High Performance, Low Cost…

Motivation for a Low Cost Polarimeter

Recognition of dextro- and levo-rotatory compounds is carried out using a polarimeter. While fully automatic instruments have all but superceded earlier manual instruments, the principles underlying the instrumentation used for polarimetry have changed remarkably little over the long history of the technique.

Measurements require the use of monochromatic light, as the optical rotations displayed by the enantiomers of a chiral sample are wavelength-dependent. Almost all early instruments used a sodium vapour lamp emitting the Na D lines for this purpose.

In addition, it is also necessary for the light be polarized prior to entering the sample. In a common arrangement, an “optical null” position is sought by moving a second, analyzing polarizer located after the cell so as to bring the light intensity on a suitable detector to a minimum. Commercial instruments that adopt this principle typically use high quality Glan-Thompson polarizers that can achieve extinction ratios of 105:1, a photomultiplier tube for sensitive optical detection and a high precision rotation stage with optical feedback/encoding to measure optical rotations down to the millidegree level.

For measurements of really tiny optical rotations (typically when sample is extremely precious - perhaps only mg quantities are available) a completely different approach is adopted. In one such arrangement a special flow cell is inserted between crossed polarizers. Modulation of the polarization of the light traversing the cell using a magnetic field (Faraday effect) and phase sensitive detection of the break-through light has been used to measure extremely small optical rotations (at the microdegree level).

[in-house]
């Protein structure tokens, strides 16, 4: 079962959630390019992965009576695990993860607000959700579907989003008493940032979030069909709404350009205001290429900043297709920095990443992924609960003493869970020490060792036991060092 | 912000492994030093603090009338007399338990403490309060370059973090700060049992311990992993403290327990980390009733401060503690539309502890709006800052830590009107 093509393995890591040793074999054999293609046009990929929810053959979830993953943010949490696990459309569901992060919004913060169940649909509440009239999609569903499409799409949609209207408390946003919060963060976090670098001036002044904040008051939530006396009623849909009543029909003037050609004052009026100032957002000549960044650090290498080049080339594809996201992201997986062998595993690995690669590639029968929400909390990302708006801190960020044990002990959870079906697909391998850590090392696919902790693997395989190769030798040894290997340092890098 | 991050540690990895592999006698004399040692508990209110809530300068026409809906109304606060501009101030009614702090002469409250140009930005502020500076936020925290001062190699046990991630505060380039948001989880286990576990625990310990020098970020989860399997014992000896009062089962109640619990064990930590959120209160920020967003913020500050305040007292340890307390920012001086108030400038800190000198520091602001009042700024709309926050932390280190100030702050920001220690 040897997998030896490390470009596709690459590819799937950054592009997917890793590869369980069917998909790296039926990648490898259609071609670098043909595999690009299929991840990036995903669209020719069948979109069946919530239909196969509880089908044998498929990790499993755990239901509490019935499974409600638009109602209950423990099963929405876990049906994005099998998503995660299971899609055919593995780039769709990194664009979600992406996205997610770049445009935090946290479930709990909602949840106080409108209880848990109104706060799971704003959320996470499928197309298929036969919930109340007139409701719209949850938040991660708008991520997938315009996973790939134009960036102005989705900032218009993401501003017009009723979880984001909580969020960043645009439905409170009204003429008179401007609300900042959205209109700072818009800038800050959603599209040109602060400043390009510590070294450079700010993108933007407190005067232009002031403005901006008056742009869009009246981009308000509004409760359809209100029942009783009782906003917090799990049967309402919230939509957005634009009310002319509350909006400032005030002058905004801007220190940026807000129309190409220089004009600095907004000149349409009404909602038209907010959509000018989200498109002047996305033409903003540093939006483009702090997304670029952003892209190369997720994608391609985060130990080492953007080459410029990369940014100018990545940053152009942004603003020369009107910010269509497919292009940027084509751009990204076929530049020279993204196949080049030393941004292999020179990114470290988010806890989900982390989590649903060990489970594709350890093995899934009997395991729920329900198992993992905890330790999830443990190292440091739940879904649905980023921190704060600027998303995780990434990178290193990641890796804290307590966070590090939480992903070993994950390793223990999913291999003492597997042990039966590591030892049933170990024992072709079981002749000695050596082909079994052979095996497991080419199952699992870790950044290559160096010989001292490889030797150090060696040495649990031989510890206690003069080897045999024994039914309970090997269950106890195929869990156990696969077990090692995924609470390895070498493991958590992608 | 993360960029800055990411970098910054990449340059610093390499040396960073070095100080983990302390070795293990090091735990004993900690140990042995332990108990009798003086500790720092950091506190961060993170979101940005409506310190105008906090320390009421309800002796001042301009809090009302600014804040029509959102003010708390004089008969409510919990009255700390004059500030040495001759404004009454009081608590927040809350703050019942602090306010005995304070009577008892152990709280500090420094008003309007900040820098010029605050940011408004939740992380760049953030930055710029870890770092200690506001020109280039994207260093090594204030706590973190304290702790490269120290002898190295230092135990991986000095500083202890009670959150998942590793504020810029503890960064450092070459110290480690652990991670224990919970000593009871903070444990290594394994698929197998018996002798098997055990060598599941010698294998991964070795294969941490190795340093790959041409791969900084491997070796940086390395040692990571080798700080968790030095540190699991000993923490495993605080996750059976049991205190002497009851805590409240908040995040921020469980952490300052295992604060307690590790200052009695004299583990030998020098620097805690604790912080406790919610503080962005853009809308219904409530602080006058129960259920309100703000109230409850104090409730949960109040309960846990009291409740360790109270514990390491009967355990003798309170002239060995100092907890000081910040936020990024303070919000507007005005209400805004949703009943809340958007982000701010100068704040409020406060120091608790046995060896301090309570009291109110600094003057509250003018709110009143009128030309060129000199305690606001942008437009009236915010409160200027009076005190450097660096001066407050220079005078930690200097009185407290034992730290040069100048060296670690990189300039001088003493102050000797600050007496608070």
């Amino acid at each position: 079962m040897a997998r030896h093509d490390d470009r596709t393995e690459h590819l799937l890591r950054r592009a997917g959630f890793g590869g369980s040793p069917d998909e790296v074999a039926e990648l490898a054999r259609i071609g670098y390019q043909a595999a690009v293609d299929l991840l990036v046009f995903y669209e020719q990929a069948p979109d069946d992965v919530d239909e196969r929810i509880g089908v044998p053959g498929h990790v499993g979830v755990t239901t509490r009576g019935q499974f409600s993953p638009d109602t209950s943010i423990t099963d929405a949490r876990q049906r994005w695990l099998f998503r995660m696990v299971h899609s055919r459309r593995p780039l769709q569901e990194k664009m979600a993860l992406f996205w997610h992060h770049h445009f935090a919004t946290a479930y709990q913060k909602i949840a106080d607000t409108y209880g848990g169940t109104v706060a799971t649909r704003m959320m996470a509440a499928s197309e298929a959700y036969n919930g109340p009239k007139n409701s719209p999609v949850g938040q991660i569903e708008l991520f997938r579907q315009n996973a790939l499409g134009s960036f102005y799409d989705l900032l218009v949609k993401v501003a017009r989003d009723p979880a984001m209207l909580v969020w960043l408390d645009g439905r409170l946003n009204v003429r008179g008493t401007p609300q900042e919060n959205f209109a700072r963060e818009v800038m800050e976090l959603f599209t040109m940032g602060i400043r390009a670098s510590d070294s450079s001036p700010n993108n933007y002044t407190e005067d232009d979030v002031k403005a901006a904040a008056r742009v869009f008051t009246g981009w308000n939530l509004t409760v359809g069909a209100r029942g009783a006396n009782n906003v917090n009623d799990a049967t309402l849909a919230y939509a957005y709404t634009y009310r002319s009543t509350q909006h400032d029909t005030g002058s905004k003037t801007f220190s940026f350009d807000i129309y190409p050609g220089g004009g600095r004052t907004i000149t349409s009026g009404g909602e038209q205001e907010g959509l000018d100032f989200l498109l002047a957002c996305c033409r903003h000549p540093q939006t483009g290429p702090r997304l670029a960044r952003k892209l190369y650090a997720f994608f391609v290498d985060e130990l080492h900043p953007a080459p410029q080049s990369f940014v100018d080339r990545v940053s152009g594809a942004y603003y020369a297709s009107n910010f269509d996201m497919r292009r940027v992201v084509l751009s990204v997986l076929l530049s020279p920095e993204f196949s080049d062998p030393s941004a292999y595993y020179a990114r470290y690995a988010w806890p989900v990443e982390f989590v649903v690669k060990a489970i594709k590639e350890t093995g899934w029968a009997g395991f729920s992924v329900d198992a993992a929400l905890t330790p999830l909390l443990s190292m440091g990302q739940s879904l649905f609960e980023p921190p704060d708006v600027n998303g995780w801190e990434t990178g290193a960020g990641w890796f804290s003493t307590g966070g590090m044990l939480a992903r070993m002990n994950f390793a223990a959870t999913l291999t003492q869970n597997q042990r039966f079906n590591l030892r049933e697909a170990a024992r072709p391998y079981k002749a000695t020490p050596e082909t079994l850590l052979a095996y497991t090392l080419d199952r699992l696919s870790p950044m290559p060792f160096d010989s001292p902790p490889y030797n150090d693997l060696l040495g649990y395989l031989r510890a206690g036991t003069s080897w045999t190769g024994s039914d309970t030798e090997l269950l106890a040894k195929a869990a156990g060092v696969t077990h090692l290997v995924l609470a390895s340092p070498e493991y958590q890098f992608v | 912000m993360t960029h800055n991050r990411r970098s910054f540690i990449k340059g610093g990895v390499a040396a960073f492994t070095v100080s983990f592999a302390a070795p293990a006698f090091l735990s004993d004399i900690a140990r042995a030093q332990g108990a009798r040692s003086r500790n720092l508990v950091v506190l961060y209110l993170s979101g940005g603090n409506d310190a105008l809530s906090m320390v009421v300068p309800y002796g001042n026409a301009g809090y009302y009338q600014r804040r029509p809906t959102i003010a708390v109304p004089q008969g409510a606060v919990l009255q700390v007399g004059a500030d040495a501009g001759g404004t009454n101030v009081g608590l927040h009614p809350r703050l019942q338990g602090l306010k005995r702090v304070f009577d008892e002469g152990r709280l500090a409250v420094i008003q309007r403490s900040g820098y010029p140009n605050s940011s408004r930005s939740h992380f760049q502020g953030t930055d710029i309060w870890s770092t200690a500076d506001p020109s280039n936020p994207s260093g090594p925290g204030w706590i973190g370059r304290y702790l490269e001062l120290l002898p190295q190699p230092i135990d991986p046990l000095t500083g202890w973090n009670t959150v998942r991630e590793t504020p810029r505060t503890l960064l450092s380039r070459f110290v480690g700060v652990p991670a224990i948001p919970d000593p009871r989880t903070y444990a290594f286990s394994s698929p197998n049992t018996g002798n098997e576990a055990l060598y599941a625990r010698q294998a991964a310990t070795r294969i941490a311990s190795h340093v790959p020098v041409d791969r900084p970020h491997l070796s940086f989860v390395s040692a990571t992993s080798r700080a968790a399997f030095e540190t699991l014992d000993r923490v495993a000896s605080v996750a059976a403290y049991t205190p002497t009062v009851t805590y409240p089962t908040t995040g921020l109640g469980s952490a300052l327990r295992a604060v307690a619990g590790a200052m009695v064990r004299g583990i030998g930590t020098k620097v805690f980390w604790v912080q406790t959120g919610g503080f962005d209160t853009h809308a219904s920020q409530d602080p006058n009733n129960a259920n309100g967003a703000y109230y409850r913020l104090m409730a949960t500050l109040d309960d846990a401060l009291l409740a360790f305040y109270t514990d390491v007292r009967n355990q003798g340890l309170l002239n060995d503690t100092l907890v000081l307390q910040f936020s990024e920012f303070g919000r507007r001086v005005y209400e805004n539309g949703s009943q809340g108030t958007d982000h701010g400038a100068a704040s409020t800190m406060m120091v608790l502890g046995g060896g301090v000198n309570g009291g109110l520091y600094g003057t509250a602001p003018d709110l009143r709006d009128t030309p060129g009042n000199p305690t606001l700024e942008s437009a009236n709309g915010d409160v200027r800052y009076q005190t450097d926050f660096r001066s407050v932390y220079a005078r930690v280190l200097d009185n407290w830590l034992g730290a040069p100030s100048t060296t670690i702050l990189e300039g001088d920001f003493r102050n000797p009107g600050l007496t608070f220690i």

As with all analytical instrumentation there is a tradeoff between performance and cost. Commercial polarimeters tend to be extensive, many costing in the $5k - $20k range. In this work we are striving for the very best achievable performance in a microprocessor-controlled instrument with an LED source, a solid-state detector and a very low cost polarization analysis system employing inexpensive sheet polarizers.

The ready availability of LED’s emitting at a wide range of wavelengths opens up interesting possibilities. For example, the optical rotatory dispersion (ORD) of a sample measures the change in a sample’s optical rotation as a function of wavelength. For most optically active molecules the optical rotation increases as the wavelength decreases, resulting in potentially better detection limits with blue and violet light than with yellow light (e.g the Na D lines at 589 nm).

The instrument that I’ve developed and that’s described next has numerous applications – for example, in the determination of enantiomeric purity, for quantitative analysis (since the optical rotation of a chiral sample is proportional to its concentration), and in kinetic studies where chemical processes result in changes in optical rotation over time - for example, acid-catalyzed sucrose hydrolysis, or glucose mutarotation.

Aside : Sucrose Hydrolysis